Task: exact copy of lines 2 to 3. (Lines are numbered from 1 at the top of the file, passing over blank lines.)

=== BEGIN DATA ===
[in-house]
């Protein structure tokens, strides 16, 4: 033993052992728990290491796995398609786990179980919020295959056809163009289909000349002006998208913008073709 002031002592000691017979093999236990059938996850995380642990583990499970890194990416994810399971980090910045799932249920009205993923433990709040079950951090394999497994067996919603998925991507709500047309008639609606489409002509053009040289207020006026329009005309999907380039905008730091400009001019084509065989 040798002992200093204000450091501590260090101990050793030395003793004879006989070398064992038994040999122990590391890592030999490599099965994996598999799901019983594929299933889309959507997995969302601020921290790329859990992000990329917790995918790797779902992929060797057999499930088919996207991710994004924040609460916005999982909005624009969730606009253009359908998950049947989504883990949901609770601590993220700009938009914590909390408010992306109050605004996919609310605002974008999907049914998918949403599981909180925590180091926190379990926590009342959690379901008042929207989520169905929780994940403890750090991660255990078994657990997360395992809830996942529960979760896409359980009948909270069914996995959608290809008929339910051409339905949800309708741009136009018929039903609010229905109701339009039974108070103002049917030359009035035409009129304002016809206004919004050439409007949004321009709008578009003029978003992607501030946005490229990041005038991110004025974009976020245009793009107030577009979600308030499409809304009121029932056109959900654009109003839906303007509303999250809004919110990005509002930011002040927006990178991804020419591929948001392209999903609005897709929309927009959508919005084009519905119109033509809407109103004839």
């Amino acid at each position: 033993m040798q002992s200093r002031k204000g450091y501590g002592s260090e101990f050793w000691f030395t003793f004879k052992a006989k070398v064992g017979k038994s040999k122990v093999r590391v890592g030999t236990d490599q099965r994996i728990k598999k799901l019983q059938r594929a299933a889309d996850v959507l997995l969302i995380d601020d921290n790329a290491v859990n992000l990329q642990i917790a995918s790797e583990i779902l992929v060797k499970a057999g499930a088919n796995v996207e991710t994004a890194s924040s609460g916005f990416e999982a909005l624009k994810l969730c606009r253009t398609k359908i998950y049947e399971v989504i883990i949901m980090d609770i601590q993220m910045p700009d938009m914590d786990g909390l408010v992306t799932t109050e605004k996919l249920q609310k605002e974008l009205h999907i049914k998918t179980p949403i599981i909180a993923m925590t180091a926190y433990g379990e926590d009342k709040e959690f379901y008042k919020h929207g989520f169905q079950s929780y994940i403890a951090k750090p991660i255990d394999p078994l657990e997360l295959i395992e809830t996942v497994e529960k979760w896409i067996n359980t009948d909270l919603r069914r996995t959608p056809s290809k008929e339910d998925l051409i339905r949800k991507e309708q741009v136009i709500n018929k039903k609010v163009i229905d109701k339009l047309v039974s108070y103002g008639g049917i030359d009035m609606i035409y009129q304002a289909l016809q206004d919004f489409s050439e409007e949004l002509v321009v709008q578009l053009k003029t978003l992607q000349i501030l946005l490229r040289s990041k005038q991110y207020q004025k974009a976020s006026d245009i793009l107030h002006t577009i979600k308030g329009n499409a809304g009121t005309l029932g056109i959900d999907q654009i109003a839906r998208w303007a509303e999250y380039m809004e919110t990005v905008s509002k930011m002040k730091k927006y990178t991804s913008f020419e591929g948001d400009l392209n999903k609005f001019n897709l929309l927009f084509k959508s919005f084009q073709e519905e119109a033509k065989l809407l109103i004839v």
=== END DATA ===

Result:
């Protein structure tokens, strides 16, 4: 033993052992728990290491796995398609786990179980919020295959056809163009289909000349002006998208913008073709 002031002592000691017979093999236990059938996850995380642990583990499970890194990416994810399971980090910045799932249920009205993923433990709040079950951090394999497994067996919603998925991507709500047309008639609606489409002509053009040289207020006026329009005309999907380039905008730091400009001019084509065989 040798002992200093204000450091501590260090101990050793030395003793004879006989070398064992038994040999122990590391890592030999490599099965994996598999799901019983594929299933889309959507997995969302601020921290790329859990992000990329917790995918790797779902992929060797057999499930088919996207991710994004924040609460916005999982909005624009969730606009253009359908998950049947989504883990949901609770601590993220700009938009914590909390408010992306109050605004996919609310605002974008999907049914998918949403599981909180925590180091926190379990926590009342959690379901008042929207989520169905929780994940403890750090991660255990078994657990997360395992809830996942529960979760896409359980009948909270069914996995959608290809008929339910051409339905949800309708741009136009018929039903609010229905109701339009039974108070103002049917030359009035035409009129304002016809206004919004050439409007949004321009709008578009003029978003992607501030946005490229990041005038991110004025974009976020245009793009107030577009979600308030499409809304009121029932056109959900654009109003839906303007509303999250809004919110990005509002930011002040927006990178991804020419591929948001392209999903609005897709929309927009959508919005084009519905119109033509809407109103004839």
């Amino acid at each position: 033993m040798q002992s200093r002031k204000g450091y501590g002592s260090e101990f050793w000691f030395t003793f004879k052992a006989k070398v064992g017979k038994s040999k122990v093999r590391v890592g030999t236990d490599q099965r994996i728990k598999k799901l019983q059938r594929a299933a889309d996850v959507l997995l969302i995380d601020d921290n790329a290491v859990n992000l990329q642990i917790a995918s790797e583990i779902l992929v060797k499970a057999g499930a088919n796995v996207e991710t994004a890194s924040s609460g916005f990416e999982a909005l624009k994810l969730c606009r253009t398609k359908i998950y049947e399971v989504i883990i949901m980090d609770i601590q993220m910045p700009d938009m914590d786990g909390l408010v992306t799932t109050e605004k996919l249920q609310k605002e974008l009205h999907i049914k998918t179980p949403i599981i909180a993923m925590t180091a926190y433990g379990e926590d009342k709040e959690f379901y008042k919020h929207g989520f169905q079950s929780y994940i403890a951090k750090p991660i255990d394999p078994l657990e997360l295959i395992e809830t996942v497994e529960k979760w896409i067996n359980t009948d909270l919603r069914r996995t959608p056809s290809k008929e339910d998925l051409i339905r949800k991507e309708q741009v136009i709500n018929k039903k609010v163009i229905d109701k339009l047309v039974s108070y103002g008639g049917i030359d009035m609606i035409y009129q304002a289909l016809q206004d919004f489409s050439e409007e949004l002509v321009v709008q578009l053009k003029t978003l992607q000349i501030l946005l490229r040289s990041k005038q991110y207020q004025k974009a976020s006026d245009i793009l107030h002006t577009i979600k308030g329009n499409a809304g009121t005309l029932g056109i959900d999907q654009i109003a839906r998208w303007a509303e999250y380039m809004e919110t990005v905008s509002k930011m002040k730091k927006y990178t991804s913008f020419e591929g948001d400009l392209n999903k609005f001019n897709l929309l927009f084509k959508s919005f084009q073709e519905e119109a033509k065989l809407l109103i004839v």